The supply of sufficient micronutrients in the first 1000 days of life is crucial for a healthy physical and mental development of the child. Pregnant women in high-income countries, unlike in poorer countries, are almost always provided with micronutrient-rich foods. Nevertheless, even in high-income countries malnutrition may still occur due to poverty and a lack of knowledge about the quality of nutrition, especially in disadvantaged neighborhoods.
A recent study suggests that multivitamin supplements may be the drug of choice in this situation. Based on literature reviews from 35 studies, Danish scientists describe the extent to which risks could be reduced in 98,926 pregnant women and their babies with the help of multivitamin preparations (1).
Compared to mothers who did not use multivitamins during pregnancy, mothers who supplemented with vitamins and minerals unfortunately did not observe significant differences in premature birth rates and trisomy in their babies (2). However, it was possible to see a decreased likelihoods of
– reduced growth of the fetus by as much as 23%
– too low birth weight by up to 21%
– neural tube defects (eg. spina bifida) by up to 33%
– cardiovascular defects by up to 27%
– urinary tract defects by up to 40%
– malformations of limbs up to 32%
Based on this, the Danish experts advocate the careful use of multivitamins during pregnancy in high-income countries. At the same time, they point out that additional high-quality studies are needed to make more differentiated recommendations. Transferability of these study results to low-income countries should be treated with caution. Above all, it is important to prevent the fallacy that vitamin supplements could replace a healthy diet. Instead, pregnant women, in consultation with their gynecologist, should specifically cover deficiencies in critical vitamins and minerals, such as iron and iodine, if needed. Supplementation with folic acid is recommended before pregnancy, during planning phase, because the neural tube defects mentioned above can best be counteracted by adequate coverage of the folic acid requirement at the time of conception.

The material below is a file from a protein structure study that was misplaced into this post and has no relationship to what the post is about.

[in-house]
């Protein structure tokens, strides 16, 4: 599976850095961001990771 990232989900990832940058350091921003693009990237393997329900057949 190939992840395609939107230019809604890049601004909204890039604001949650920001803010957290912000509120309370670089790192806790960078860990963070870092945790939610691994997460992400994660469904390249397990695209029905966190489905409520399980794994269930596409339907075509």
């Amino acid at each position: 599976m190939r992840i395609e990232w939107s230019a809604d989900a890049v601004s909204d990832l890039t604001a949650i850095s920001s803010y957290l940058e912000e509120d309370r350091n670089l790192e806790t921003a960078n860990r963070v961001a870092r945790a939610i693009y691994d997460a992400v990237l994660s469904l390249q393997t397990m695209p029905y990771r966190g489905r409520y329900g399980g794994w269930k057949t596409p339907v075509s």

(1) HT Wolf et al. Multivitamin use and adverse birth outcomes in high-income countries: a systematic review and meta-analysis. Am J Obstet Gynecol. 2017 Oct;217(4):404.e1-404.e30. doi: 10.1016/j.ajog.2017.03.029, available at http://www.ajog.org/article/S0002-9378(17)30467-2/fulltext
(2) Ibid. complete overview in a chart, available at http://www.ajog.org/action/showFullTableImage?isHtml=true&tableId=tbl1&pii=S0002937817304672